Picturehouse shifts its foundation

Niche distributor redraws ties to HBO, New Line

Picturehouse is getting a remodeling job.

Although details are still being discussed, the Bob Berney-led specialty film venture that was formed and now run in a 50-50 partnership by Time Warner divisions HBO and New Line Cinema is restructuring its ties to the cable network. Terms are expected to be finalized in the next three months.

Picturehouse is likely to move under New Line's sole oversight. The rethink follows a string of underperforming Picturehouse films and several other slated projects that never hit theaters.

An HBO source downplayed the restructuring but acknowledged that it is likely to lead to its backing away from theatrical distribution.

"Trying to involve us at HBO in the day-to-day-management of distribution company is not the best use of our talents," the source said.

HBO will continue to have some financial stake and be a partner in Picturehouse with a role in distribution. It will keep an ownership stake, but HBO's financial commitment could depend on the number of films it releases through Picturehouse.

According to all parties, the desire for change came from the new HBO regime, which took over following HBO chairman/CEO Chris Albrecht's departure in the spring. Albrecht was replaced by Bill Nelson in June.

Picturehouse president Berney reports to New Line co-chairman/co-CEO Michael Lynne and HBO Films president Colin Calendar. It's unclear if that reporting structure will change.

Under its current structure, the cable network's HBO Films division and New Line both funnel projects to Picturehouse, which also acquires its own projects. HBO and New Line have the option in most cases to be financial partners on any particular Picturehouse film, as they were on "Pan's Labyrinth." On all films, financing and P&A are provided either by HBO or New Line or split by the two companies.

No layoffs are expected within Picturehouse, New Line or HBO, and the distributor is likely to increase internal production to make up for the reduced pipeline.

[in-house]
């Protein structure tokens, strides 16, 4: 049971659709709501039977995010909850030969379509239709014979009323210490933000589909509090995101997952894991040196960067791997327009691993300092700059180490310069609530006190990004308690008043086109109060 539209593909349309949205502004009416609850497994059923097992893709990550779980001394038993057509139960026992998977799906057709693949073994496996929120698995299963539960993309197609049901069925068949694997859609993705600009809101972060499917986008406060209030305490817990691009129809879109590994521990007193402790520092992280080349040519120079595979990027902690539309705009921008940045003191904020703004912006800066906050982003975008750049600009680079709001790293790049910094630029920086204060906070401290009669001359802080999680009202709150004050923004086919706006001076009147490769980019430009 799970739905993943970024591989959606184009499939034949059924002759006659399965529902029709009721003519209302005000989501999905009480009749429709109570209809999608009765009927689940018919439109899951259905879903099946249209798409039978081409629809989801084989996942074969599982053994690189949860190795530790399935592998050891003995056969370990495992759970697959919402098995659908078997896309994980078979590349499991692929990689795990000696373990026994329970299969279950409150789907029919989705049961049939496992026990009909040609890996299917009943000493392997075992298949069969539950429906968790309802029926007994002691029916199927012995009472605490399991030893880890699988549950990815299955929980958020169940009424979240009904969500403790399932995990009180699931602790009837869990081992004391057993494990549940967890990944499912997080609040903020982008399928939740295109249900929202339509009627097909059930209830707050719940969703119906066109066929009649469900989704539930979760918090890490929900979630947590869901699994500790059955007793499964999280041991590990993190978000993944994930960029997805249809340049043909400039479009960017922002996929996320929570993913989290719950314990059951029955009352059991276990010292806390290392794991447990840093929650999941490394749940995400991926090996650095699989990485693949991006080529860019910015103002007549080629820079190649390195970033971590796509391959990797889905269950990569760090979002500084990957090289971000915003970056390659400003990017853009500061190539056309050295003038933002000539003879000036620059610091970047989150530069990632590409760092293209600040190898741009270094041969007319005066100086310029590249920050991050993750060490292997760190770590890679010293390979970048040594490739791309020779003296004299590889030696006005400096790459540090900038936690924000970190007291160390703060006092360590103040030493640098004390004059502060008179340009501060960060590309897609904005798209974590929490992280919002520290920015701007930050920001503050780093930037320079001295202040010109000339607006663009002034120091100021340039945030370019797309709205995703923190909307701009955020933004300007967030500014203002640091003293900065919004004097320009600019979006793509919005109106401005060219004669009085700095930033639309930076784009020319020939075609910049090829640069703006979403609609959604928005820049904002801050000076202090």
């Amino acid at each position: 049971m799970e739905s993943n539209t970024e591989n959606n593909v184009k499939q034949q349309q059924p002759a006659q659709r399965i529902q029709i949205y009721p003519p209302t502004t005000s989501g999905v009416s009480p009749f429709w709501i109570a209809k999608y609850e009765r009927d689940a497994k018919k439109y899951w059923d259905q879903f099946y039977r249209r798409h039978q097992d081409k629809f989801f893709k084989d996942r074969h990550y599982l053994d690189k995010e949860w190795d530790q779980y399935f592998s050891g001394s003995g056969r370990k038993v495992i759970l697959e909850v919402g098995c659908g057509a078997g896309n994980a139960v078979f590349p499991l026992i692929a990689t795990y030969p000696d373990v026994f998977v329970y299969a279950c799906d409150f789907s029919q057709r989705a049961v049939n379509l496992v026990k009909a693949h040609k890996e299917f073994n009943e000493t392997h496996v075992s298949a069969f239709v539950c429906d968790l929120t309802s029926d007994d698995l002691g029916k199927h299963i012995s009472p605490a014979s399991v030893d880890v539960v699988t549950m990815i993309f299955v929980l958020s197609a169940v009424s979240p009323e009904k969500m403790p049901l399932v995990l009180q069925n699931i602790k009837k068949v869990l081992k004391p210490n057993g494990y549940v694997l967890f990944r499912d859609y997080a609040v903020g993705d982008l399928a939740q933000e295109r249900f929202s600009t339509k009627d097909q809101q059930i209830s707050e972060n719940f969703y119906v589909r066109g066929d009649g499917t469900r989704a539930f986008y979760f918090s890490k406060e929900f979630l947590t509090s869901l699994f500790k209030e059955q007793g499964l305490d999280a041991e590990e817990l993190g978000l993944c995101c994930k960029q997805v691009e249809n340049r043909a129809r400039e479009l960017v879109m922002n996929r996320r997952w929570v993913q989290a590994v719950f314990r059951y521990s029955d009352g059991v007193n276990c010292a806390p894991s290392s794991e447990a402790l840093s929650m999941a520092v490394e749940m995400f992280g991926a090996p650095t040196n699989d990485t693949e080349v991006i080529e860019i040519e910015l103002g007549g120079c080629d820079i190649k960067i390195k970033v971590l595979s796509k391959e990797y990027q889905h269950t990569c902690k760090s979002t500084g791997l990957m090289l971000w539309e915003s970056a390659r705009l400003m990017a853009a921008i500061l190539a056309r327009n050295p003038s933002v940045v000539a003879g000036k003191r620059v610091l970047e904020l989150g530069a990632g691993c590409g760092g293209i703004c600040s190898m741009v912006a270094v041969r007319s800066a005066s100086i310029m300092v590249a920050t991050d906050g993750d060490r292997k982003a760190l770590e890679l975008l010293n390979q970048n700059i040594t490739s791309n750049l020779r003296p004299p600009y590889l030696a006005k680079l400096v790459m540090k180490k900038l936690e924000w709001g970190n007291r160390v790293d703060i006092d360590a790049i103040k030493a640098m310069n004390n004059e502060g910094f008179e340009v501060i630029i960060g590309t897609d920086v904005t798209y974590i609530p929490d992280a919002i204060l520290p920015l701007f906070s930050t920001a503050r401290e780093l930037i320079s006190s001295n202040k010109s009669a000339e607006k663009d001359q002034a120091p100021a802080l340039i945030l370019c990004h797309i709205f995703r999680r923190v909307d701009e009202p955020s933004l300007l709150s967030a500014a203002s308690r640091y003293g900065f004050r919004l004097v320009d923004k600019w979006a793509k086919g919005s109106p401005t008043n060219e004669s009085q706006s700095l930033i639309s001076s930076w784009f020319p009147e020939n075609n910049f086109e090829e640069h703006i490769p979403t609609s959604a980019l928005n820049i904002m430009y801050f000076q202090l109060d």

HBO Films plans to continue making feature-length films for its cable channels, and if films with theatrical ambitions are made, Picturehouse would be one of many potential buyers. Several sources said the company found theatrical P&A costs and the inherent gamble in theatrical releases an unwelcome burden in contrast to its profitable TV side.

Among the HBO Films projects that garnered critical acclaim but tanked at the boxoffice last year were "Starter for 10" and "Rocket Science." Two other HBO projects originally announced as Picturehouse releases, Kenneth Branagh's "As You Like It" and the Chernobyl drama "PU-239," bypassed theaters and were aired on the network. Another film, the Jeff Bridges starrer "A Dog Year," is in postproduction and no longer slated as a Picturehouse release.

Speculation on the split arose when the HBO Films project "Sugar" was submitted to the Sundance Film Festival without Picturehouse distribution. An HBO source said it was the producers' decision to take the film to the open market and that other HBO features, including the OutKast musical "Idlewild," have sold to distributors other than Picturehouse. A Picturehouse source said "Sugar" will seek outside theatrical distribution at the fest but bypass theaters if no bids are high enough.

Picturehouse plans to go ahead with the release of at least one HBO project this summer, "Kit Kittredge: An American Girl" (based on the American Girl doll line), which Berney brought to HBO.

The new structure may bring Picturehouse closer to the model New Line once had with Fine Line Features, which was folded into Picturehouse when the distributor launched in 2005.
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